The Environmental Protection Agency (EPA) and the U.S. Army Corps of Engineers (the “Corps”) (together the “Agencies”) have continued working on a proposed rule to revise the definition of “waters of the United States” (WOTUS) under the Clean Water Act (CWA or Act), which will soon move to the next stage of agency consideration.
The Environmental Protection Agency (EPA) and the U.S. Army Corps of Engineers (the “Corps”) (together the “Agencies”) have continued working on a proposed rule to revise the definition of “waters of the United States” (WOTUS) under the Clean Water Act (CWA or Act), which will soon move to the next stage of agency consideration. The outcome of these rulemaking efforts will impact countless regulated parties, from solar developers to manufacturers, and heavily regulated industry.
Continue Reading Biden Administration Presses Forward With Revised WOTUS Rule
Dave Ross, a partner in Troutman Pepper’s Environmental and Natural Resources Practice Group, was interviewed in the InsideEPA.com article, “Ross Says Long-Term Focus Shaped Water Policies During Trump EPA.”
Ross Brings Unique Background of Federal, State and Private Sector Experience to Firm, Expanding Environmental and Natural Resources Practice
WASHINGTON (January 11, 2021) – Dave Ross, a longtime public servant who has held key leadership positions in federal and state environmental agencies, has joined Troutman Pepper as a partner in the firm’s Environmental and Natural Resources Practice Group in Washington, D.C. Ross’ policy background, along with a distinctive combination of federal, state and private sector experience, will significantly expand the capabilities of the firm’s 50-attorney national environmental practice, which serves clients in a variety of industries across the United States.Continue Reading Dave Ross, Longtime Public Servant in Federal and State Environmental Agencies, Joins Troutman Pepper
In the past two weeks, two federal district courts reached seemingly opposite conclusions regarding the implementation of the U.S. Environmental Protection Agency’s and the U.S. Army Corps of Engineers’ (“the Agencies”) Navigable Waters Protection Rule (“the Rule”). The Rule, which took effect on June 22, narrows the term “waters of the United States” and, thereby, the scope of waters subject to federal jurisdiction under the Clean Water Act (“CWA”). The Rule has been a top priority for the Trump Administration under its two-step process to repeal the Obama Administration’s 2015 rule, which expanded the scope of the CWA, and replace it with a rule that provides more distinct clarity as to which waters are jurisdictional. States, environmental groups, and other interested parties have filed lawsuits across the country challenging the Rule and requested courts issue preliminary injunctions to prevent it from taking effect.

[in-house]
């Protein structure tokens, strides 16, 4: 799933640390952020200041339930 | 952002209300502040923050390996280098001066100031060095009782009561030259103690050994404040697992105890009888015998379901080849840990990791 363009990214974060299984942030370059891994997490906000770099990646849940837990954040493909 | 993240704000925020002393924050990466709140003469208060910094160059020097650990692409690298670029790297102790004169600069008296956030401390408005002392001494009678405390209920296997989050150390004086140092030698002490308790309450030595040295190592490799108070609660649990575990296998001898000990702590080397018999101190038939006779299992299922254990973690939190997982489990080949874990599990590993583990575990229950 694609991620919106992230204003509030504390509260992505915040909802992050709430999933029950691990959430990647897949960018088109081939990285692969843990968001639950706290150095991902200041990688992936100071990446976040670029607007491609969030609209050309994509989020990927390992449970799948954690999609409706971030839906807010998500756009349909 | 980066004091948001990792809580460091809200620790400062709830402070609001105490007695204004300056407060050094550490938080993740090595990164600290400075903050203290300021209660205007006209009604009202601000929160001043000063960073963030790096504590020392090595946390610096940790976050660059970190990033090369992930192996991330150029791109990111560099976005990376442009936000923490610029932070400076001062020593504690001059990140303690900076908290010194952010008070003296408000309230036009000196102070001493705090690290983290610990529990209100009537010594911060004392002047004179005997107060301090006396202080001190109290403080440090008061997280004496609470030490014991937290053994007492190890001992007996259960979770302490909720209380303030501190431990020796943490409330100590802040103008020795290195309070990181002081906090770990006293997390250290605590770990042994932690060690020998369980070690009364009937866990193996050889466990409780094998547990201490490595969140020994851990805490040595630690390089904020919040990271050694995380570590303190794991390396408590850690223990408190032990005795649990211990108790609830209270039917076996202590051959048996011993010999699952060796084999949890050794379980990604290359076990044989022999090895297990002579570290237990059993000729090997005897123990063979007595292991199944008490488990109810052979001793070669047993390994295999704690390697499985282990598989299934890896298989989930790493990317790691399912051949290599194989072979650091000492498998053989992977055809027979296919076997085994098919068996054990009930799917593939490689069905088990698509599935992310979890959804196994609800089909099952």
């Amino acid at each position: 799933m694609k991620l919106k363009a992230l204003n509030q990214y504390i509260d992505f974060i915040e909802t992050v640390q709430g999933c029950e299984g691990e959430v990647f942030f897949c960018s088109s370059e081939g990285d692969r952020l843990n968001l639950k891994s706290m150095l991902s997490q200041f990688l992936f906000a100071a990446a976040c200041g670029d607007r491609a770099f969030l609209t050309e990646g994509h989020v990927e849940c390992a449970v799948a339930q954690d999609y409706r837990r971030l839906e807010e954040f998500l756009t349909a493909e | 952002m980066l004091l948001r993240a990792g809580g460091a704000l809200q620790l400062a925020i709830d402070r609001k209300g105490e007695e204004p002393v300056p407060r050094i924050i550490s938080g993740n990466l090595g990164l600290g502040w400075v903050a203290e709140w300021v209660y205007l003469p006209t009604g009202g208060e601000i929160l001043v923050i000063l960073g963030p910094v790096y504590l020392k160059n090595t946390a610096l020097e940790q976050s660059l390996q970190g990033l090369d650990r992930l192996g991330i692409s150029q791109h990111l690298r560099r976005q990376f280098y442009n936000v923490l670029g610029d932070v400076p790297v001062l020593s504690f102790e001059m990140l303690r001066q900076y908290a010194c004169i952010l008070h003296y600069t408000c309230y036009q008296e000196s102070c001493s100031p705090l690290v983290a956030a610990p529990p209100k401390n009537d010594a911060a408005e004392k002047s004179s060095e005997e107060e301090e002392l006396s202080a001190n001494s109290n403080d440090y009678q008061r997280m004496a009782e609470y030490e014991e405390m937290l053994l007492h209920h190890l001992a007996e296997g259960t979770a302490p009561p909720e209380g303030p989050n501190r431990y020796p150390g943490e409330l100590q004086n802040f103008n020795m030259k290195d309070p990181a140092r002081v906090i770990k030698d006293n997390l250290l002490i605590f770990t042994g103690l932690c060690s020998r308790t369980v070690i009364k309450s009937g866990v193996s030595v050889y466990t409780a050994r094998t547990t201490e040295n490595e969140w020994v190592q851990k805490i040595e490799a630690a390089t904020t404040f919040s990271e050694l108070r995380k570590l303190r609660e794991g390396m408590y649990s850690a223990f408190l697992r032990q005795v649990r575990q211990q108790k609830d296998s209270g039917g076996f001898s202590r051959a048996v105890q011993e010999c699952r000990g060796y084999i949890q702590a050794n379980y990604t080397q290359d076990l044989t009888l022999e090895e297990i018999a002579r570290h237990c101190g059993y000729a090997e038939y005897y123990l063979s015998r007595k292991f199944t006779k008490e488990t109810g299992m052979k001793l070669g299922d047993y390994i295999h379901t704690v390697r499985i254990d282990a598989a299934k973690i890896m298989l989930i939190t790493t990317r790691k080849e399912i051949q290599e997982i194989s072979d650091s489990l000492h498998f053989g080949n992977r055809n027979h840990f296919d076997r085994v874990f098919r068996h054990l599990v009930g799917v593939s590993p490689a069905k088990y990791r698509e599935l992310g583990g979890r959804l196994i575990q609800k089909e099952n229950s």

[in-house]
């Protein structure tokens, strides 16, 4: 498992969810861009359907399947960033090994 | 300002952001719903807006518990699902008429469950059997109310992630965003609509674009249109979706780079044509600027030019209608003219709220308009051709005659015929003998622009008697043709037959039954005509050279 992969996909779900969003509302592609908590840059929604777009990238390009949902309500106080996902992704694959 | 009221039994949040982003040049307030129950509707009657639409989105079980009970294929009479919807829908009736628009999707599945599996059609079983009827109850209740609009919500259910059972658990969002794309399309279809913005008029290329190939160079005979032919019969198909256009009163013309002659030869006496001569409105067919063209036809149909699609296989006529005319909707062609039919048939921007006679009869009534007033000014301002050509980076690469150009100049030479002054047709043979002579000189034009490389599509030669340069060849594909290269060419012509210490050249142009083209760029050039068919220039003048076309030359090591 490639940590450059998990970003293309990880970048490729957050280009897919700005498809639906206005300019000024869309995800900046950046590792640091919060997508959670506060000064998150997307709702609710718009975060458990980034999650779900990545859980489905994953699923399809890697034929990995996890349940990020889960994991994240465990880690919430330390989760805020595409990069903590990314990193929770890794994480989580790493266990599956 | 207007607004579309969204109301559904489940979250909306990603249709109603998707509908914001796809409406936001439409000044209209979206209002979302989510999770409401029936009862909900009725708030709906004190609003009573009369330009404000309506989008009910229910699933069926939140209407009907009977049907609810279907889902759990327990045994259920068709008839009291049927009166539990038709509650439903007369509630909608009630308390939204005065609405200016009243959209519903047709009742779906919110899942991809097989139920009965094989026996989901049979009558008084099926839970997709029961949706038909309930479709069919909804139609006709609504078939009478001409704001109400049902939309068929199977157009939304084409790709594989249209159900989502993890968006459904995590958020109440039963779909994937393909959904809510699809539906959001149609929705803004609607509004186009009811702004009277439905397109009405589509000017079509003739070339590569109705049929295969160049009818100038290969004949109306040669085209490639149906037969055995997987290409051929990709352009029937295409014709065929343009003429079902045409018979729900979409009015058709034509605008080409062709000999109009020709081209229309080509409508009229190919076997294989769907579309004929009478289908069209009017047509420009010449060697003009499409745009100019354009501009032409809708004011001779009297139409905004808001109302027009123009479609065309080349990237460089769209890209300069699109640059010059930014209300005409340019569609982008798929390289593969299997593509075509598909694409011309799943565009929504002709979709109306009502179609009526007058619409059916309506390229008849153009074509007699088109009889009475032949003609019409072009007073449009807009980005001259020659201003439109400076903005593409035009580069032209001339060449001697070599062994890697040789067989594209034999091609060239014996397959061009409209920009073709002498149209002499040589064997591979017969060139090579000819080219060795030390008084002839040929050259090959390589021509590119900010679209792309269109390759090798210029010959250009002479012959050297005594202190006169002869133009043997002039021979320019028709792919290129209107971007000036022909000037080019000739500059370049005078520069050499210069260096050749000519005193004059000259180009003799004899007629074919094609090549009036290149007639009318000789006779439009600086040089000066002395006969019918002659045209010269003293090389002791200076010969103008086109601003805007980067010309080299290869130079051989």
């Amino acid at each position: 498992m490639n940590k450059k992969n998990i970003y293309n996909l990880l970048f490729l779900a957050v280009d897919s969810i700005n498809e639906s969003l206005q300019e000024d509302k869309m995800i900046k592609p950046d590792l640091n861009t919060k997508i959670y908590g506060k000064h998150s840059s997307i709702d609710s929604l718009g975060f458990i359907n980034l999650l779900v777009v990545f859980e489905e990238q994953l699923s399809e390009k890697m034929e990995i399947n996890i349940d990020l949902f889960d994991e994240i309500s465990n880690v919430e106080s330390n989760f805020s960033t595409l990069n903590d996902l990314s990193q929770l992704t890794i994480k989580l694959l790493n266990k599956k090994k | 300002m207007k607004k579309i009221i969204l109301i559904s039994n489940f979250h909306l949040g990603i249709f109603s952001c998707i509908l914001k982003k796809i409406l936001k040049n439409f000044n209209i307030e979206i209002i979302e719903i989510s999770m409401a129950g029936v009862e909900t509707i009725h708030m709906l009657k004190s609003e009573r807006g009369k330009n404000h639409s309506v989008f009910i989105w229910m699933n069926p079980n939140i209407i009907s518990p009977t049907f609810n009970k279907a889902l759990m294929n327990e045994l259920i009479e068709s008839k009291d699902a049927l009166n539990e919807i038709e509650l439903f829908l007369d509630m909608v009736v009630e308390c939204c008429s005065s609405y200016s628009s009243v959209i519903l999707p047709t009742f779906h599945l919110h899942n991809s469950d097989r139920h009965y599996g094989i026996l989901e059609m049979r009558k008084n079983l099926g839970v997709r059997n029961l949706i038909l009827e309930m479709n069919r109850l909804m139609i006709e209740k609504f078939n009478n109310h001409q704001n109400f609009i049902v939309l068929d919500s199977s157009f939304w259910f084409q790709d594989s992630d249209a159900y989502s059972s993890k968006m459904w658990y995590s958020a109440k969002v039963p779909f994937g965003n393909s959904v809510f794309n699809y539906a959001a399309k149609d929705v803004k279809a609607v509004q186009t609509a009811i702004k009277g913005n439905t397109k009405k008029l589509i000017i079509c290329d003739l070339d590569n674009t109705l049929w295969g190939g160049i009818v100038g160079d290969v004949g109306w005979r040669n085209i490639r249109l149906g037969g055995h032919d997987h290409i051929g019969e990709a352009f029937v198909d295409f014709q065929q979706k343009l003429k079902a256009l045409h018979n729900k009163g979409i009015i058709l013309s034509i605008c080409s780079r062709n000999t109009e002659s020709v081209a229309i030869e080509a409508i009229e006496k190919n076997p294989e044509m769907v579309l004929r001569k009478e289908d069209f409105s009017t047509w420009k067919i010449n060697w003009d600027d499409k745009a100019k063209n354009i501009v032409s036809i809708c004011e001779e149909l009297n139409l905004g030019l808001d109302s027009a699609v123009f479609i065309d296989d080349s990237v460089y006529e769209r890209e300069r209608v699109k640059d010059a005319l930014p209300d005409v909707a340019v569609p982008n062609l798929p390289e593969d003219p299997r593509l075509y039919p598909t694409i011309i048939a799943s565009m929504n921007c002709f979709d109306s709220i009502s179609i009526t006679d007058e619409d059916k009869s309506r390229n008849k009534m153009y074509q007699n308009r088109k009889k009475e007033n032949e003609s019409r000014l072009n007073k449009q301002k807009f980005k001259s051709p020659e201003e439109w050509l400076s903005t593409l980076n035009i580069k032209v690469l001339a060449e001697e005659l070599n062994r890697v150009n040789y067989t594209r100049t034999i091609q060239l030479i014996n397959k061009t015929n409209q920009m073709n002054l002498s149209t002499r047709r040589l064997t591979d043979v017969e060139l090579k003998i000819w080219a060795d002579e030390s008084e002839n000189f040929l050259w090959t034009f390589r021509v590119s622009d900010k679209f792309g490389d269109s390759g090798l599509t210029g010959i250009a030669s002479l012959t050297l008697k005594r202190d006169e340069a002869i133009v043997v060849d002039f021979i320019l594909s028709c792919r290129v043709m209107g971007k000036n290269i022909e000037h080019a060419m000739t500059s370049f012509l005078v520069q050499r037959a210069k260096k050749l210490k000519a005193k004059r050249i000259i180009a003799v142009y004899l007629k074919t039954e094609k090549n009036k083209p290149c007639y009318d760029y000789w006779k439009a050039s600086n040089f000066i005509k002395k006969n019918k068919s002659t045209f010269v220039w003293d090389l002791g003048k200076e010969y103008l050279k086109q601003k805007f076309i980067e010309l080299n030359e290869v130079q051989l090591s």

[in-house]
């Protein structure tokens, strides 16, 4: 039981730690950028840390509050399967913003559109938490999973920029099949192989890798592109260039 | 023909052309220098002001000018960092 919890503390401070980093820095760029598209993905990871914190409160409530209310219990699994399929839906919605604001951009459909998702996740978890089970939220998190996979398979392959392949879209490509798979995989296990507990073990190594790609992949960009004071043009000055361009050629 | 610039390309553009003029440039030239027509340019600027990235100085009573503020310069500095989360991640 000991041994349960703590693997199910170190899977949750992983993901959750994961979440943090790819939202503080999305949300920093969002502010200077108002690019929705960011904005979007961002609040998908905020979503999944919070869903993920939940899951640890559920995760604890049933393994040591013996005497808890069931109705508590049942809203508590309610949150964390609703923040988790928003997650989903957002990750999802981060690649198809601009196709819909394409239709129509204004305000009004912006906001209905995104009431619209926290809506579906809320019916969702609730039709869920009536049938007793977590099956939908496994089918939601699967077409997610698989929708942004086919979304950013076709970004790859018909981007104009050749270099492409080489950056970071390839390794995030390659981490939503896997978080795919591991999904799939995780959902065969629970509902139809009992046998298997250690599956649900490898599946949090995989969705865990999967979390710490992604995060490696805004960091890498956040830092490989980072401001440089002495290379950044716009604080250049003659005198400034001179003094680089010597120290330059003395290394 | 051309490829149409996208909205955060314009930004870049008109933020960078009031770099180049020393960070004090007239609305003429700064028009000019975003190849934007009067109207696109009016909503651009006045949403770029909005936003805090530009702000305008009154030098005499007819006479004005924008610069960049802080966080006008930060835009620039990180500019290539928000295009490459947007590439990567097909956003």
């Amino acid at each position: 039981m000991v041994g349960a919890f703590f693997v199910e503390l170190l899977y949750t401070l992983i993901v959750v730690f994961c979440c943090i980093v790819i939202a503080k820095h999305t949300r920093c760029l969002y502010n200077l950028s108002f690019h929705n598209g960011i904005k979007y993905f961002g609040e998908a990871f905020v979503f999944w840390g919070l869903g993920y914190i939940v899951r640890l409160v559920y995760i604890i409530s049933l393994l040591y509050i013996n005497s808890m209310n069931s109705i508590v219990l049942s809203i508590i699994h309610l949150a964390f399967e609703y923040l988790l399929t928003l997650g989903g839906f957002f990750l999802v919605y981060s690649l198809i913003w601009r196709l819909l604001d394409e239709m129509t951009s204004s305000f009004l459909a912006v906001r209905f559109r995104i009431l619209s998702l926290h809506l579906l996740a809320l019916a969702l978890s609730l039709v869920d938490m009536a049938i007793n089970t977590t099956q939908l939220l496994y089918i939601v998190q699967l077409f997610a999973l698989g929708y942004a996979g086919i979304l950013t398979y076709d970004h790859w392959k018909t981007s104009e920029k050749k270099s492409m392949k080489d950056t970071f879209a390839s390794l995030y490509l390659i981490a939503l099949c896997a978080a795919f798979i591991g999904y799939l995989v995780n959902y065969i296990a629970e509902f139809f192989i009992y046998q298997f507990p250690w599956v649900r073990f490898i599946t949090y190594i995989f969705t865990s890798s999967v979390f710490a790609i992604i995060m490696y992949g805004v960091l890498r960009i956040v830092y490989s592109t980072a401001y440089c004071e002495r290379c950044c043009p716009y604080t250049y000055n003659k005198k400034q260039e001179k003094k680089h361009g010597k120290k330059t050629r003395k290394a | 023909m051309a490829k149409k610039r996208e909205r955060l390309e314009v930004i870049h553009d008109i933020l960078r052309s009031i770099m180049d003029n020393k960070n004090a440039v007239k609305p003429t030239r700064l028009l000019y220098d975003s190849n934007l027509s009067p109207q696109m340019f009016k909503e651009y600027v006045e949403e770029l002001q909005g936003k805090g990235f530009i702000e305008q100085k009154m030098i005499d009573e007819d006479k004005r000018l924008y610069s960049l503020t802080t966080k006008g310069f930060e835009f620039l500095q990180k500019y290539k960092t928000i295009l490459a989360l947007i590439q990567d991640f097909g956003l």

Continue Reading Federal Courts Reach Opposite Conclusions Regarding Implementation of the Navigable Waters Protection Rule
On January 23, 2020, the Environmental Protection Agency and U.S. Army Corps of Engineers (collectively, “Agencies”) released the pre-publication version of the much-anticipated final rule narrowing the meaning of the term “waters of the United States,” which defines waters subject to federal jurisdiction under the Clean Water Act (“CWA”). The final rule, called the “Navigable Waters Protection Rule,” represents the latest development in the Trump Administration’s extensive effort to repeal and replace the Obama Administration’s 2015 rule redefining the term (“2015 Rule”) and will become effective 60 days after its publication in the Federal Register.
Continue Reading Trump Administration Releases Final WOTUS Rule
On November 22, 2019, the Army Corps of Engineers (Corps) agreed to obtain a National Pollutant Discharge Elimination System (NPDES) permit for the operation of the federally owned and operated Chief Joseph Dam, the second-largest hydropower producing dam in the United States, as part of a settlement with the Columbia Riverkeeper. The settlement resolves litigation (previously addressed on this blog) brought by the Columbia Riverkeeper, which claimed that the Corps’ dam operations had long been discharging oil, grease, and heated water into the Columbia River without a permit.
Sections 301(a) and 402 of the Clean Water Act (CWA) prohibit anyone, including a federal agency, from discharging “pollutants” through a “point source” into a “water of the United States” except as authorized by a NPDES permit. Section 505 of the CWA provides any citizen, including a citizen group like Columbia Riverkeeper, the ability to bring a civil action against any person, including the United States, that is violating an effluent standard or limitation. As detailed by its complaint, the Columbia Riverkeeper alleged that the Corps has been in violation of CWA standards by allowing oils and grease to accumulate in sumps that drain into the river and utilizing hydro-carbon based lubricants on generation equipment that become discharged with cooling water without a NPDES permit.
Continue Reading Army Corps Agrees to Obtain Clean Water Act Permit to Operate Federal Hydroelectric Dam
The “repeal rule” will take effect December 20, 2019, providing nationwide consistency regarding the jurisdiction of Waters of the U.S. and ending the current state-by-state patchwork of where the…